The Missouri Coalition Against Domestic and Sexual Violence, Represented by Everytown Law, Filed an Amicus Brief in Support of the Challenge
JEFFERSON CITY, Mo. – Everytown Law, the largest team of litigators in the U.S. working on advancing gun violence prevention in the courts, and the Missouri chapter of Moms Demand Action, a grassroots arm of Everytown for Gun Safety, released the following statements after the Missouri Supreme Court overturned a lower court decision, allowing a challenge brought by St. Louis against the state’s dangerous nullification law to proceed. The Missouri Coalition Against Domestic and Sexual Violence (MOCADSV), represented by Everytown Law, filed an amicus brief supporting St. Louis’s challenge. The law dangerously prohibits state and local officials from assisting with the enforcement of federal gun laws and fines local law enforcement agencies up to $50,000 for any violations.
“Missouri’s unconstitutional nullification law puts Missouri residents – including domestic violence survivors – in danger,” said Eric Tirschwell, managing director of Everytown Law. “We’re optimistic that when the Circuit Court rules on the merits, it will throw out this deadly law.”
“This ruling is an important step in the fight to protect Missourians and overturn our state’s dangerous nullification law,” said Leslie Washington, an Everytown Survivor Fellow and volunteer with the Missouri chapter of Moms Demand Action. “Law enforcement and local officials across Missouri have all agreed – this unconstitutional law is impeding efforts to keep us safe and putting our communities in danger.”
Key quotes from the Coalition’s amicus brief include:
“Domestic violence is all too common across the country and in Missouri. But it is the presence of guns in the hands of abusers that frequently turns domestic violence lethal. It is imperative that abusers’ access to firearms be limited to protect domestic violence survivors.”
“[W]ell-established social science research shows that the presence of firearms turns domestic violence situations deadly. While federal law restricts abusers’ access to firearms, SAPA effectively nullifies these protections, leaving victims of domestic violence vulnerable to an increased risk of being threatened, shot at, or killed in their homes, and an increased risk of their children facing the same dangers.”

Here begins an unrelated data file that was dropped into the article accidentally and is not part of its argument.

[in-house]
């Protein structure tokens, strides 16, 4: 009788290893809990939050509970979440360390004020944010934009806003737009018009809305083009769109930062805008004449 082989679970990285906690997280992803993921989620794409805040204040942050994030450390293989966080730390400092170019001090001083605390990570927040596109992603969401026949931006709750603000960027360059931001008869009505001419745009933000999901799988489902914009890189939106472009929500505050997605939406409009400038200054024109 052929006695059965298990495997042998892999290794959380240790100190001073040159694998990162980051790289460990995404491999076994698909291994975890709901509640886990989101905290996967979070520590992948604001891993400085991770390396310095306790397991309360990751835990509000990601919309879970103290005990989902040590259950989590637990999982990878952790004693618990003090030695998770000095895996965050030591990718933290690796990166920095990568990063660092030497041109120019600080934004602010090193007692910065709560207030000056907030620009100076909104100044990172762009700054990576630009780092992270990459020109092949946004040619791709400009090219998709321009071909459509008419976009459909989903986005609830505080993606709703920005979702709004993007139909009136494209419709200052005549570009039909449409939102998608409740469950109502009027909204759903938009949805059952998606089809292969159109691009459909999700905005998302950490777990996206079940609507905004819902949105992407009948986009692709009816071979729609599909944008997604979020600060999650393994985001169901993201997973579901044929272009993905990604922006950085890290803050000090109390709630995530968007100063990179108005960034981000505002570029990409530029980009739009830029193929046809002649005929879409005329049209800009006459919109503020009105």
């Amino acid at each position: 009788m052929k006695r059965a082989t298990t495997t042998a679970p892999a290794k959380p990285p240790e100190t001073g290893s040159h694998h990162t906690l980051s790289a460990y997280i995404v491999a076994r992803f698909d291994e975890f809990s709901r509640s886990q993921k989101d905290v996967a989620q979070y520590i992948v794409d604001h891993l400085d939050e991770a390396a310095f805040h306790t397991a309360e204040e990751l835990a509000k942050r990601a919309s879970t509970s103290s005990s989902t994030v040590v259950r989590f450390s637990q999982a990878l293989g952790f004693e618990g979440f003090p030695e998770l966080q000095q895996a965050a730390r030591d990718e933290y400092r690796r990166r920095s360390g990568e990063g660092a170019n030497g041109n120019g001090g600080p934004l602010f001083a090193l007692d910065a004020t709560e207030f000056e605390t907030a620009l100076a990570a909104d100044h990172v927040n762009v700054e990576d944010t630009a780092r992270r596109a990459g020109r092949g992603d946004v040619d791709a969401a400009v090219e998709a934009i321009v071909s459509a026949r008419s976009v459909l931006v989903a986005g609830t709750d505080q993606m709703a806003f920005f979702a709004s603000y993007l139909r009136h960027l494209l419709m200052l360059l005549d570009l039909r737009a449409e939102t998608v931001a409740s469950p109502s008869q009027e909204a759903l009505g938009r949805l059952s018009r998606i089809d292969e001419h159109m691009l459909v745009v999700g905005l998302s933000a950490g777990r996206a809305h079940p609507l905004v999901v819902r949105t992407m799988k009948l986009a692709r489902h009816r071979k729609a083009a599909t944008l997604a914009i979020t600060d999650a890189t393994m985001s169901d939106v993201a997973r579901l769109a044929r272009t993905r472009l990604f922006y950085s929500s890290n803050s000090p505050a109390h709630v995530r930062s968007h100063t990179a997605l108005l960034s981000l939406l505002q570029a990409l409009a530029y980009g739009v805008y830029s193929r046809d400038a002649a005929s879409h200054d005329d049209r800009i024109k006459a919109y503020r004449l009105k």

The challenge argues that the law is unconstitutional and dangerous and seeks an injunction to block the law. Everytown has released a memo urging the Department of Justice to take action regarding an Arkansas law that also purports to nullify federal gun laws. In August, the Department of Justice issued a statement of interest in support of this challenge.
Recently, the Department of Justice also filed a lawsuit, alleging that this law has hindered cooperation between federal, state, and local law enforcement in enforcing federal firearms laws. As a result of the penalties associated with the law, state and local agencies have stopped sharing critical data used to solve violent crimes and withdrawn from joint federal task forces.
According to the Kansas City Star, which obtained a copy of a letter sent by the Missouri Police Chiefs Association (MPCA) late last year, Missouri law enforcement officials expressed to state lawmakers that the law’s “wording and structure have caused confusion and potentially unintended legal implications.” The MPCA additionally expressed a desire to “[protect] officers from frivolous civil litigation related to the continued joint endeavors with our federal partners.” Governor Parson has also admitted that the law needs to be revisited. Last month, nearly 60 police chiefs across Missouri joined a lawsuit challenging the nullification law.
Local officials from across the political spectrum, including traditionally conservative law enforcement leaders and county prosecutors, have also spoken out against nullification. In a 60 Minutes segment, Butler County prosecutor Kacey Proctor and General Counsel for Missouri Office of Prosecution Services Steve Sokoloff said the law “has a tremendously chilling effect on law enforcement officers,” forcing local law enforcement to disband from federal task forces and avoid partnering with federal agencies despite their longstanding practice of sharing resources and manpower, making it more difficult to identify and arrest people who have committed violent crimes involving guns.